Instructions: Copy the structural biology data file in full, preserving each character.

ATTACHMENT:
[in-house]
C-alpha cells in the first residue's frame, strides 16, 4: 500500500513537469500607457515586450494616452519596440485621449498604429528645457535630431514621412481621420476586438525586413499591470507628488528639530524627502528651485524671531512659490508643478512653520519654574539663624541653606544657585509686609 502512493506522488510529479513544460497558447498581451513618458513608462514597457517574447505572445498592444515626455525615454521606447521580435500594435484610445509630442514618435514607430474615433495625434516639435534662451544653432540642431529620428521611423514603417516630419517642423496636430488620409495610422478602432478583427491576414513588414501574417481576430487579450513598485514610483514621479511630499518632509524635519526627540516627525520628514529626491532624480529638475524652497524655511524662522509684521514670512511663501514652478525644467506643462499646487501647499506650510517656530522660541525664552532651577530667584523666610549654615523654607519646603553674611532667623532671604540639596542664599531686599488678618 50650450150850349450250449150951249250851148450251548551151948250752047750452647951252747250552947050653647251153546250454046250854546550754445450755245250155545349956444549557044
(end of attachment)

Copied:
[in-house]
C-alpha cells in the first residue's frame, strides 16, 4: 500500500513537469500607457515586450494616452519596440485621449498604429528645457535630431514621412481621420476586438525586413499591470507628488528639530524627502528651485524671531512659490508643478512653520519654574539663624541653606544657585509686609 502512493506522488510529479513544460497558447498581451513618458513608462514597457517574447505572445498592444515626455525615454521606447521580435500594435484610445509630442514618435514607430474615433495625434516639435534662451544653432540642431529620428521611423514603417516630419517642423496636430488620409495610422478602432478583427491576414513588414501574417481576430487579450513598485514610483514621479511630499518632509524635519526627540516627525520628514529626491532624480529638475524652497524655511524662522509684521514670512511663501514652478525644467506643462499646487501647499506650510517656530522660541525664552532651577530667584523666610549654615523654607519646603553674611532667623532671604540639596542664599531686599488678618 50650450150850349450250449150951249250851148450251548551151948250752047750452647951252747250552947050653647251153546250454046250854546550754445450755245250155545349956444549557044